Since becoming vegan, I have been enjoying this Artisian Almond yogurt, with slivered almonds, sliced strawberries, cinnamon and nutmeg as one of my favorite breakfasts. This morning I noticed an innovation that makes possible something I dreamed about years and years ago: generic packaging. Marketers know that packaging is the primary means of standing out in the visual noise of choices splayed out on the grocery shelves. The size and shape of the container, how "theft proof" it is (in the case of electronics especially) and the "real estate" provided to paint the brand elements people are trained to recognize.
My idea years ago was for government to standardize certain kinds of packaging so that recycling and manufacturing could be improved to be less harmful on the earth. The challenge of course, would be how companies could differentiate themselves with the richness and diversity they were accustomed to.
This morning I saw my vision come to life when I noticed this little tab on the side of the container. Kitehill has found a way to provide a recyclable label that stays on the container (so you don't have to try and scrub off the label, which was always such an annoyance) providing excellent opportunity for all the print branding and regulatory information desired and required.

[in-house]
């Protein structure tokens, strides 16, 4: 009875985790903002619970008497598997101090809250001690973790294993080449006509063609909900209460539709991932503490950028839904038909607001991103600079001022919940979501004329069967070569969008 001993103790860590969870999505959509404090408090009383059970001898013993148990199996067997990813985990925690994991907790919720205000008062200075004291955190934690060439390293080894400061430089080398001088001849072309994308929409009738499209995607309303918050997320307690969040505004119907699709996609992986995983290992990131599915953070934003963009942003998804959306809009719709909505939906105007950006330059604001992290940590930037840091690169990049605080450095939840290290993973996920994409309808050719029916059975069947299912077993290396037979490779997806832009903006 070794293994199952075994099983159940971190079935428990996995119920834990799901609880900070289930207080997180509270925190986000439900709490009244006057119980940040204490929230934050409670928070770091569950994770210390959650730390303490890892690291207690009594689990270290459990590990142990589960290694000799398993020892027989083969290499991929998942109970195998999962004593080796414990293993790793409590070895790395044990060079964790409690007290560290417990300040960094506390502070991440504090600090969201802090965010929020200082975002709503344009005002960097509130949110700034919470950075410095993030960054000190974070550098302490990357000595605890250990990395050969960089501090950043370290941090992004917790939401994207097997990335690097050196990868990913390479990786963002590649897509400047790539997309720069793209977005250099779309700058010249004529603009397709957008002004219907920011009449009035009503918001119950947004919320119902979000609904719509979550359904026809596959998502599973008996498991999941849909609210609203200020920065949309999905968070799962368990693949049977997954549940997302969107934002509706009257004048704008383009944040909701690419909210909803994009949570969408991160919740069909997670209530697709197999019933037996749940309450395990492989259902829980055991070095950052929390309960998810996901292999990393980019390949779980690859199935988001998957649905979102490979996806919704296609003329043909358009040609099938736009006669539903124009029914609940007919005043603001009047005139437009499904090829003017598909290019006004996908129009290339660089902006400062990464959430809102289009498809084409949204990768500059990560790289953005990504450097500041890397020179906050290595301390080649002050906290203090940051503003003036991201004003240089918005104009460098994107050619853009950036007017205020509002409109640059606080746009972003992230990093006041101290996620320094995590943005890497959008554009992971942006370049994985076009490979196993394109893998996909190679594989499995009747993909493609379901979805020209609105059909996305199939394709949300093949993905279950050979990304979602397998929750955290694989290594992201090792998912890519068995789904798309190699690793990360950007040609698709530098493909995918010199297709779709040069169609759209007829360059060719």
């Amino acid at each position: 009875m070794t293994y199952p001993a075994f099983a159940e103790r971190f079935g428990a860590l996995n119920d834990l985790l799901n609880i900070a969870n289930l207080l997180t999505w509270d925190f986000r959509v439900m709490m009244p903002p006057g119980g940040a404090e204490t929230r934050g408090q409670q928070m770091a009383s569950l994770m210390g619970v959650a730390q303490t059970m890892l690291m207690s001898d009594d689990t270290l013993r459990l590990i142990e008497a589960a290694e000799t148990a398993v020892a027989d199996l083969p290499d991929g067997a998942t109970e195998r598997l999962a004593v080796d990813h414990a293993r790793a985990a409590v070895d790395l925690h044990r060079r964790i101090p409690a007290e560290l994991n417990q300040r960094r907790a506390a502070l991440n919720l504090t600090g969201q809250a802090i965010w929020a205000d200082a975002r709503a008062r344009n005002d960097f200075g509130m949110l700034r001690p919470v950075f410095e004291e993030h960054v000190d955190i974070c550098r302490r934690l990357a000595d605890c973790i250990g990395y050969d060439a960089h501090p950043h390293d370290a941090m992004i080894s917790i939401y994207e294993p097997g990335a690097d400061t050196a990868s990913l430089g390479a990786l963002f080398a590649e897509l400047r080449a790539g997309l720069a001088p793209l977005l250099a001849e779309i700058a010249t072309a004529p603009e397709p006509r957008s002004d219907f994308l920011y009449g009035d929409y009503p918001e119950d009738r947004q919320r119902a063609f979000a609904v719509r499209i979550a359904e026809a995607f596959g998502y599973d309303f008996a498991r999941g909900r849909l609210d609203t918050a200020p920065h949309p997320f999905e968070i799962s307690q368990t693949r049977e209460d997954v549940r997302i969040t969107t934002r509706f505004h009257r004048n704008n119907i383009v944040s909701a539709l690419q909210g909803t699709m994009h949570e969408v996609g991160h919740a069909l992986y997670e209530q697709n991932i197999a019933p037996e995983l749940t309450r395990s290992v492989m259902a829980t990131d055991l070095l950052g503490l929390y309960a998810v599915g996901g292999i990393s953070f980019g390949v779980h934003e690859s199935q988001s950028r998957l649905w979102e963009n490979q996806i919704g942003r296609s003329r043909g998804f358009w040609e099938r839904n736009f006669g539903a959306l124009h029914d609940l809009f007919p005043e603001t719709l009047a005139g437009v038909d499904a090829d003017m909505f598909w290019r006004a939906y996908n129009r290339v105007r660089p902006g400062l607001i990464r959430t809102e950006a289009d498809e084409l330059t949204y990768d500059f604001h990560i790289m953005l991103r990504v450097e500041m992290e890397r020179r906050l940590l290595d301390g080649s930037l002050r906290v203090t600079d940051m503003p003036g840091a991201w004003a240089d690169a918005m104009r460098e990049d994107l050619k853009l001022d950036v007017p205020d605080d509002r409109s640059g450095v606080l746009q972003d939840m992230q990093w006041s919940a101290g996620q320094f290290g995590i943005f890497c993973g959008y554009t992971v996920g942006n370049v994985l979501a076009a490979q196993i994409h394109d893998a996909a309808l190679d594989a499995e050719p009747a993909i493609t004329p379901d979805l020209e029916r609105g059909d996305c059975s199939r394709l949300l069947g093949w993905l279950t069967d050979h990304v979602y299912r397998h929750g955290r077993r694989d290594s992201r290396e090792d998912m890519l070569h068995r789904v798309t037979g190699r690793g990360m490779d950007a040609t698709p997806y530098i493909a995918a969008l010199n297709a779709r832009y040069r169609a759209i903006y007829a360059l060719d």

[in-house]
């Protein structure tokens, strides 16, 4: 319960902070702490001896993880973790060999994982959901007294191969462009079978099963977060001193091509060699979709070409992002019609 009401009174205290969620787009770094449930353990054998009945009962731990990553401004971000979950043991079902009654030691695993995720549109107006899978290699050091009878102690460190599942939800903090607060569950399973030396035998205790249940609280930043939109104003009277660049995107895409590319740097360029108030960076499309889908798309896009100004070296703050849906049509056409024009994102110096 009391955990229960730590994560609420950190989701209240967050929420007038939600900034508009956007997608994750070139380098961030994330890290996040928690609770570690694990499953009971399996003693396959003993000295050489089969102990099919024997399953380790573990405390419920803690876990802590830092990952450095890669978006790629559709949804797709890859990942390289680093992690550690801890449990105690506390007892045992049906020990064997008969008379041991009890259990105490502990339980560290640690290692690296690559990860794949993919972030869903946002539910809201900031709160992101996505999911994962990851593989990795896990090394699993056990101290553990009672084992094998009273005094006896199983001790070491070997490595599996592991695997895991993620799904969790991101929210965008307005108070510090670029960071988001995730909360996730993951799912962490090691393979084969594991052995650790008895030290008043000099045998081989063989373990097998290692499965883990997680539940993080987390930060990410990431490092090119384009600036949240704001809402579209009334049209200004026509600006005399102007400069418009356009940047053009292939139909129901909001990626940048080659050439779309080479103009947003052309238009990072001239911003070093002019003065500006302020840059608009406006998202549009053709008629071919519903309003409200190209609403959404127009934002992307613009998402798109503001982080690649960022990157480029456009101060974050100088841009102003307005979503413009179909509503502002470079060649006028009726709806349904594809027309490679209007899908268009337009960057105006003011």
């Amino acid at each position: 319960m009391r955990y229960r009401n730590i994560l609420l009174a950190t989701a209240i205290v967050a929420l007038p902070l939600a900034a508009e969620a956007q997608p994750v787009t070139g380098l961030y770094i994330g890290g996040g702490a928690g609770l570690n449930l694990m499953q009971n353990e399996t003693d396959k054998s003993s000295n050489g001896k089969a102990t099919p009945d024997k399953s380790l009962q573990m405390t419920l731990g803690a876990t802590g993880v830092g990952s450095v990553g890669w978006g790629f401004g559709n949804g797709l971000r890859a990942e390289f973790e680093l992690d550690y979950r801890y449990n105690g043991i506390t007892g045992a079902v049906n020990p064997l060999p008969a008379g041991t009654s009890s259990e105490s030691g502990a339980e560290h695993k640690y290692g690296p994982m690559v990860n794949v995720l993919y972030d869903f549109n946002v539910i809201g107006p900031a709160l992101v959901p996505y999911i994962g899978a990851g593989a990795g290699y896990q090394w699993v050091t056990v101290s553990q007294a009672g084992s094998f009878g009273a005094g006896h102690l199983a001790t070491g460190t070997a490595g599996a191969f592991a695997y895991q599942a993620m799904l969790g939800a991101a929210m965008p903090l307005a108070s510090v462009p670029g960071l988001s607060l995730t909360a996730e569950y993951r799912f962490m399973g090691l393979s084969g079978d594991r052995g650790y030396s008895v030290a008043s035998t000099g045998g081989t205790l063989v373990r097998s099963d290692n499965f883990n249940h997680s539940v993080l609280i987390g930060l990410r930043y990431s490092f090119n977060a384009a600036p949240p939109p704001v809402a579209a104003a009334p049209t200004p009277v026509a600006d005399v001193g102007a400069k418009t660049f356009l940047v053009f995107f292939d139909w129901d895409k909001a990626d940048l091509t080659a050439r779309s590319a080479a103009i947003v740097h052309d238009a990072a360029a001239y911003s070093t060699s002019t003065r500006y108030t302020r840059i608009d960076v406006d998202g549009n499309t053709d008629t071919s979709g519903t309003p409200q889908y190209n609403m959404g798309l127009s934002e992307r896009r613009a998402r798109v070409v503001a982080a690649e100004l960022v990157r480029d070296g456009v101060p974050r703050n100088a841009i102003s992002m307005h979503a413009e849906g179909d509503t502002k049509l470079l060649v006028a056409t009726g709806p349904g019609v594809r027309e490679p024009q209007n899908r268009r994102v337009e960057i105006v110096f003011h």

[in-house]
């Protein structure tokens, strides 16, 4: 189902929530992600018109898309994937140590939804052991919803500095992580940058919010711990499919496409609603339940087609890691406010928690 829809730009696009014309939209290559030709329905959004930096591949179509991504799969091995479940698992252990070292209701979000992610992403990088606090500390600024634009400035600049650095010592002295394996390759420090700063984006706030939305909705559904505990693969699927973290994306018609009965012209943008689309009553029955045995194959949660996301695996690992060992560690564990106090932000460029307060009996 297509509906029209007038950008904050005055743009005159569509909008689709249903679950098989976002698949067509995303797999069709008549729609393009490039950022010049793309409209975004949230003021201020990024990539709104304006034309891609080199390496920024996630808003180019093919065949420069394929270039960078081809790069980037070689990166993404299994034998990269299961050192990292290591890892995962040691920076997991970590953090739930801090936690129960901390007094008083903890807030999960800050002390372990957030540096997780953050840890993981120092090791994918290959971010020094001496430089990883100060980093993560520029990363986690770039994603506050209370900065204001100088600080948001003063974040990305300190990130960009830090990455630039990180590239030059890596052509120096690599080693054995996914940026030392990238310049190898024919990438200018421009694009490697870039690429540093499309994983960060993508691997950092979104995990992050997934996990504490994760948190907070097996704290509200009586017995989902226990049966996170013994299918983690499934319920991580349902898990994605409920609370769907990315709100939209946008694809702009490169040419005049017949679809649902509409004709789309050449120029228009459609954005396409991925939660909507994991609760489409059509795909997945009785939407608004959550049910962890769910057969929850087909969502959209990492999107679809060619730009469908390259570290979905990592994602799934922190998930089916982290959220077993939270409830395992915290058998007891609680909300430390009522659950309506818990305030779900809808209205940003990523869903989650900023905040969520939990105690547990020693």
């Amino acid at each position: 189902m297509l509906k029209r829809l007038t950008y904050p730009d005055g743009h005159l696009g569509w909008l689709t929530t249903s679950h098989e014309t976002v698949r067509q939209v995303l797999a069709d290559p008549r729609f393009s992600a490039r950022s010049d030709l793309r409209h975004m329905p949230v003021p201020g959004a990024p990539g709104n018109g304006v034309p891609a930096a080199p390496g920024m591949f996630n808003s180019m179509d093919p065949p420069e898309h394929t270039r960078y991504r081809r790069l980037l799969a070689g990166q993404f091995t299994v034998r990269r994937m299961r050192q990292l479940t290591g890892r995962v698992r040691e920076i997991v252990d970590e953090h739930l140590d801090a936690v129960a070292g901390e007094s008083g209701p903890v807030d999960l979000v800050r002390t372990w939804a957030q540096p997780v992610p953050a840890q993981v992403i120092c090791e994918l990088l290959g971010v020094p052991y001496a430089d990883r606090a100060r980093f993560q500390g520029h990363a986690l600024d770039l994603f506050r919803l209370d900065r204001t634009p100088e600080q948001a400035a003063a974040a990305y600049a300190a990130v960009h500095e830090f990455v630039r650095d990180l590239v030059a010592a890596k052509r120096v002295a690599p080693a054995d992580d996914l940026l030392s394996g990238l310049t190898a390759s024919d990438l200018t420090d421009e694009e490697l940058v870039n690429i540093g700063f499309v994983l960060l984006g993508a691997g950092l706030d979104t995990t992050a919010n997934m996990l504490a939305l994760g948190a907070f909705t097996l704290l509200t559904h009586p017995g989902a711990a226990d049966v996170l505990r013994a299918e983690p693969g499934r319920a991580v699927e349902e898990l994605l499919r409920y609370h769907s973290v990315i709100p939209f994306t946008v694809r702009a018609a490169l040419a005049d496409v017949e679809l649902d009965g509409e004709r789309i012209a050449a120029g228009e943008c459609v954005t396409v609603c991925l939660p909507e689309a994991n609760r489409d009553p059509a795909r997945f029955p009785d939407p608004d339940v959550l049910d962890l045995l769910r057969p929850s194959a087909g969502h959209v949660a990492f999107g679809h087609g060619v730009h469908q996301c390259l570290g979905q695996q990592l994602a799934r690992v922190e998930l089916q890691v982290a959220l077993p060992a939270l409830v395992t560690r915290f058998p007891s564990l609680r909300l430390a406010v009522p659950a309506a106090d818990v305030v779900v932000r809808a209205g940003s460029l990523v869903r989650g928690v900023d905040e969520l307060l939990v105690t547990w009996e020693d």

So much flexibility here, they can produce and print new labels and designs easily and don't have to throw out any previously printed plastic containers. It is also likely easier, cheaper and higher quality to print on paper than directly on the plastic.
AND, they have the inside to tell their story and to connect people to the good they are doing by choosing this vegan option. How powerful is that? How much "feel good" are they delivering here? Kitehill proves the ingenuity people can deliver when tasked with doing good.